Your roommate says you should date more, that all those spandex nights on stage paying tribute to hair metal and banging faceless groupies only amplify your Jekyll/Hyde syndrome. That this quicksand town of floozies, fiends, and filmmakers will survive without your commercial jingles. And your narcotics. That you should turn in your daytime security-guard badge and settle down. He's got the perfect girl, a cinnamon-scented innocent who will bring that elusive substance to your life despite the familial forces that conspire against your union.
Always lurking in the periphery, the parasitic roommate remains buried in his Master's thesis throughout your reinvention, the search for your birth parents, and your all-too-brief film scoring career. A supporting cast of lecherous directors, deluded bandmates, federal agents, and nostalgic exes obstruct your path to closure and ironic revenge in this "revisionist character study."
©2007 Gordon Highland (P)2014 Gordon Highland
The prose. Every line overflowing with comedic wit, full of throwaway one-liners.
The sudden twists and turns the plot takes towards the story's end.
Believe this is his first audiobook.
Definitely the protagonist Drew Ballard. Though, Barron Vaughn is a close 2nd.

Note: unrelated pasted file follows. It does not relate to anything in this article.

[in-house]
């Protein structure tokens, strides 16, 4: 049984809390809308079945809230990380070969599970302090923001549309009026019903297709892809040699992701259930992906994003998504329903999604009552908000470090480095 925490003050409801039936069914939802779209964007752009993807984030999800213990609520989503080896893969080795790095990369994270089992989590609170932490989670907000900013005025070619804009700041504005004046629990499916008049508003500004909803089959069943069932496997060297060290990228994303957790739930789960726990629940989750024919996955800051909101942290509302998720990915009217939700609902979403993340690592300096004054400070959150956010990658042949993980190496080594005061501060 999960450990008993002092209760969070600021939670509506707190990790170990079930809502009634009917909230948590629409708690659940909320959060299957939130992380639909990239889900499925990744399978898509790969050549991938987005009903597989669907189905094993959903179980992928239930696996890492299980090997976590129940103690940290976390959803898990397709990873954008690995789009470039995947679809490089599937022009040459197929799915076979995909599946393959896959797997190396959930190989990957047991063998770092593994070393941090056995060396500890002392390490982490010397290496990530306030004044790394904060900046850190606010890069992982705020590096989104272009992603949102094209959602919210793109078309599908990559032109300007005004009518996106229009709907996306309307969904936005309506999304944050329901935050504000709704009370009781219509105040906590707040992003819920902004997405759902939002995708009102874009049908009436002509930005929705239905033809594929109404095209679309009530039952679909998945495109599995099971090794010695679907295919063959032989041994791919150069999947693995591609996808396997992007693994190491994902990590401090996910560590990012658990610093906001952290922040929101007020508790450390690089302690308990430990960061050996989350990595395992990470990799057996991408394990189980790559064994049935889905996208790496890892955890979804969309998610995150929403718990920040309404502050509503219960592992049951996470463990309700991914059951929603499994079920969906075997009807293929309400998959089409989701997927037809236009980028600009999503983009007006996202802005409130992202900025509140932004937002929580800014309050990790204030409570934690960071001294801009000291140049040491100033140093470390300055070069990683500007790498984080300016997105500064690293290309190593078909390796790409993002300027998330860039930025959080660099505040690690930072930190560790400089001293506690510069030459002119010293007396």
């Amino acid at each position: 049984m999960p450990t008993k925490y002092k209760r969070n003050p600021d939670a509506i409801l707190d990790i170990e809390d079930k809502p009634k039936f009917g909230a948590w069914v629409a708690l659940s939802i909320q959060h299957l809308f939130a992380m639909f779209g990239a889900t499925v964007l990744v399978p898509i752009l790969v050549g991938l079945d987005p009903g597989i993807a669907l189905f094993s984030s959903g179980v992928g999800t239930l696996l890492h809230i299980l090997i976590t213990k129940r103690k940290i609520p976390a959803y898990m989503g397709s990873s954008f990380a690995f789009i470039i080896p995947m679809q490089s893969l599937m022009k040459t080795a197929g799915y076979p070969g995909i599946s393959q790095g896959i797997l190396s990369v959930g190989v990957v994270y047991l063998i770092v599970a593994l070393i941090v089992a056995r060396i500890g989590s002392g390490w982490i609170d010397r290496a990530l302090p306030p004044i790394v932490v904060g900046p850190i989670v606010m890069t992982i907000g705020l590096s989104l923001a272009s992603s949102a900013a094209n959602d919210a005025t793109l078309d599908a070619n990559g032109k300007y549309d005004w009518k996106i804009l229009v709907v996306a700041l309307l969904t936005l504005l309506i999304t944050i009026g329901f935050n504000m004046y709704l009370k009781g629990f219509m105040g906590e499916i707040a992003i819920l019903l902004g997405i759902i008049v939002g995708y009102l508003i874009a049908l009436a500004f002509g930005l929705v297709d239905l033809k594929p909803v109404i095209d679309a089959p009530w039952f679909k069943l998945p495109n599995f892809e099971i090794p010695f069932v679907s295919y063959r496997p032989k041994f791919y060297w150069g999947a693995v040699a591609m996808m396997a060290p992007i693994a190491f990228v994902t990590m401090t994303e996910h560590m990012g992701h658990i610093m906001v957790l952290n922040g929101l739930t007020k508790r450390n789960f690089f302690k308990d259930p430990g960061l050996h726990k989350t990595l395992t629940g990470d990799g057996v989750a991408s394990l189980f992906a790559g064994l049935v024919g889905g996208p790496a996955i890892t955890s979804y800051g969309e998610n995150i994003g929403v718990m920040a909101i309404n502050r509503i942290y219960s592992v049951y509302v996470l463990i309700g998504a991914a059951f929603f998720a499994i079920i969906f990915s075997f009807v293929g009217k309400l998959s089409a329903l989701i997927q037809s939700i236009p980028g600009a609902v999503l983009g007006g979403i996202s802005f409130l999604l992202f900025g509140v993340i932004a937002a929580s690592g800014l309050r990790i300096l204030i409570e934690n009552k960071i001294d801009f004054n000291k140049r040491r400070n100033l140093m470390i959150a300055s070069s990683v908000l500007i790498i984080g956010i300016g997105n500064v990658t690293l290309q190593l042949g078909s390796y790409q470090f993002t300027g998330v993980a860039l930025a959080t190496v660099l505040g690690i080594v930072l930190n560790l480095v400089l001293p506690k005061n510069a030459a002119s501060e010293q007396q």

Not only a great book, but also a great audiobook. The musical interludes are just one example of the benefits to listening to the audiobook version. A lot of writers have mastered the written word, while severely lacking in the spoken word. Their live readings put listeners to sleep and suck the life out of their stories. Fortunately, Highland's narration has the opposite effect. A great listen.
Major Inversons is written and narrated into audiobook format by Gordon Highland. The Author suggests one: "reads the synopsis first... as the book is Hilarious and Prophane."
Profound is more accurate. The book starts out at a fast pace, due to my belief that the author was high on adderal at the time of this books writing. The further you listen to the semi coherent monologue the slower and more sober the story gets.
I am not saying slow as in boring but the pace of the reading slowes down and life is seen through less hazy eyes. The tone is truly that of a new millennium slacker ( A Term of Endearment). The daytime security guard, $15,000, a musician in a band - that plays whatever the client is willing to pay for, local Jingle writer, and drug redistributor, writes his narcissistic story of a life not liven but survived,
When a new roommate/dungeon master comments that Drew doesn't date much and suggests a hook up, with a girl said roommate knows. The addition of a regular XX chromosome into Drews life changes everything as Her father gets Drew a gig scoring a movie and Drew inturn uses his own band for some of the music.
So many connections, twists and turns, and all done at the speed of light. Taking a Valium to slow down the pace of the first 3/4 of this book would be advised if I was a doctor, but I am not.
To make it through to the abrupt end of this audiobook feels like an accomplishment, much like leaving rehab, you feel better but aren't a big fan of sharing the experience or recommending it to others.
If semi-coherent plot and some bad jingle singing is what your probation officer recommends then this is the book for you.
Perry Martin 5/13/14
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